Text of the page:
The writer's room almost always had a portable TV in it, located upstage right on a table next to the sofa and a chair. They had at least three versions, though I'm still working my way through the show to document it. They all appear to be portables with mid-sized (15- to 19-inch) screens.
This TV appears only once, in the pilot episode "The Sick Boy and the Babysitter." I don't know the model. It's also the only time I've seen the rabbit ear antenna deployed on any of the sets, in-use or not.
This is the first TV from the regular series. This is from the second episode shot, but tenth in broadcast order, "The Meershatz Pipe." I don't know the model.
This is the only photo I've been able to get so far from the 3rd season. I do not know the model. The screen captures are from the episode "The Return of Edwin Carp."
This one appears beginning in the 4th season. I do not know the model. The screen captures are from the episode "My Mother Can Beat Up Your Father."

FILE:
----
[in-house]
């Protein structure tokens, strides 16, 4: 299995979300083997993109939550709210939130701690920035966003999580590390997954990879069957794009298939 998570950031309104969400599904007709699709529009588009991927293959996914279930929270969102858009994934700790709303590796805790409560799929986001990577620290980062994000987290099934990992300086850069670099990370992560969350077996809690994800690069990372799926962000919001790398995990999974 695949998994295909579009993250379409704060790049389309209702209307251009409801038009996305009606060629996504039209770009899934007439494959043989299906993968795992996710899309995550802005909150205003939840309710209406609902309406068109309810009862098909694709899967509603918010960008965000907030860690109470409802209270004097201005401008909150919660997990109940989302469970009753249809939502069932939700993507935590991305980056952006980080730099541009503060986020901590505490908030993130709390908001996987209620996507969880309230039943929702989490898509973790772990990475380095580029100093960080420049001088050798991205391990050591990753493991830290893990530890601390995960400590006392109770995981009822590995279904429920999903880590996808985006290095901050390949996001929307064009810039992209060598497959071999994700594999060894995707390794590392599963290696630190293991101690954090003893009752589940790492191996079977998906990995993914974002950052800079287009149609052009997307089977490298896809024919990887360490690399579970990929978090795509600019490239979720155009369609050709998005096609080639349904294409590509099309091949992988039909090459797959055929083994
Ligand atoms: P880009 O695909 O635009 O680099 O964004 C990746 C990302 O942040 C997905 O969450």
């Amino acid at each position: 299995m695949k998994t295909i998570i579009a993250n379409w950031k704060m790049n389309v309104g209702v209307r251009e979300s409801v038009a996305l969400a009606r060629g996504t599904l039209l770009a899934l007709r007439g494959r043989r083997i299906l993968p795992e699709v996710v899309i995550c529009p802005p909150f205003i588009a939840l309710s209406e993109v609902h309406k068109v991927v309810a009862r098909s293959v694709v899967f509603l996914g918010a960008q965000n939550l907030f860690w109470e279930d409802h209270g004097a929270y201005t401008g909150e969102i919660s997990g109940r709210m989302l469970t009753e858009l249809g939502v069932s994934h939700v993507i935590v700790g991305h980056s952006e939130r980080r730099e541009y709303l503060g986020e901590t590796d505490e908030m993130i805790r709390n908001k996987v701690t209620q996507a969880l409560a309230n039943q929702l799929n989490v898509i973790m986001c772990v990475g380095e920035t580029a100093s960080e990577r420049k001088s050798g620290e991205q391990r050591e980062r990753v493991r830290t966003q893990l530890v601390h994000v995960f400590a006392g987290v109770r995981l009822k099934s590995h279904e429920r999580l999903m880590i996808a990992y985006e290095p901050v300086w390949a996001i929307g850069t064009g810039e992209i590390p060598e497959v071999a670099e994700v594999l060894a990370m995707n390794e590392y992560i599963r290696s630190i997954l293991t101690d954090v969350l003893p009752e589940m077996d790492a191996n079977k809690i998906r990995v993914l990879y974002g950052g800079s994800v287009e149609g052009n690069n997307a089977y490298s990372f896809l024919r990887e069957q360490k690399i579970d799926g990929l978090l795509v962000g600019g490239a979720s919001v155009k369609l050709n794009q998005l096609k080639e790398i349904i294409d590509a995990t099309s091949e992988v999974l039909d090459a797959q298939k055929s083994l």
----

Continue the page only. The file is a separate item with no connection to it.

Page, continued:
This is one is from Season 5: "You Ought to Be In Pictures." One of few times the Magnavox name is legible (though my screen capture doesn't show it well).. It also showed up in Season 5's "The Ugliest Dog in the World,"
The Petries' home TV set was a larger set that was on a cart so it could be easily moved where it was needed. Usually it is off camera unless the story specifically requires it, in which case it's usually in the living room, but occasionally seen in the bedroom.
The set is nearly always seen from the rear, which makes identification nearly impossible. From it's size, I assume it's large 25-inch (or thereabouts) screen.
This is the first recorded appearance of the set, from the second episode shot (but tenth in broadcast order) "The Meershatz Pipe." I don't know the model. Another rare time when the antenna was actually used.
Beginning in Season 4, episode 9, "Three Letters From One Wife," this set makes its first appearance. The TV cart is also new and doesn't block some of the view of the rear panel. In "The RedCoats are Coming" we get a better, fuller view.
The Official Dick Van Dyke Show Book on Facebook has a post devoted to the kitchen radios. They say there are five kitchen radios, but I think they've combined a couple by mistake (you have to be a real radio nerd to notice some of the differences).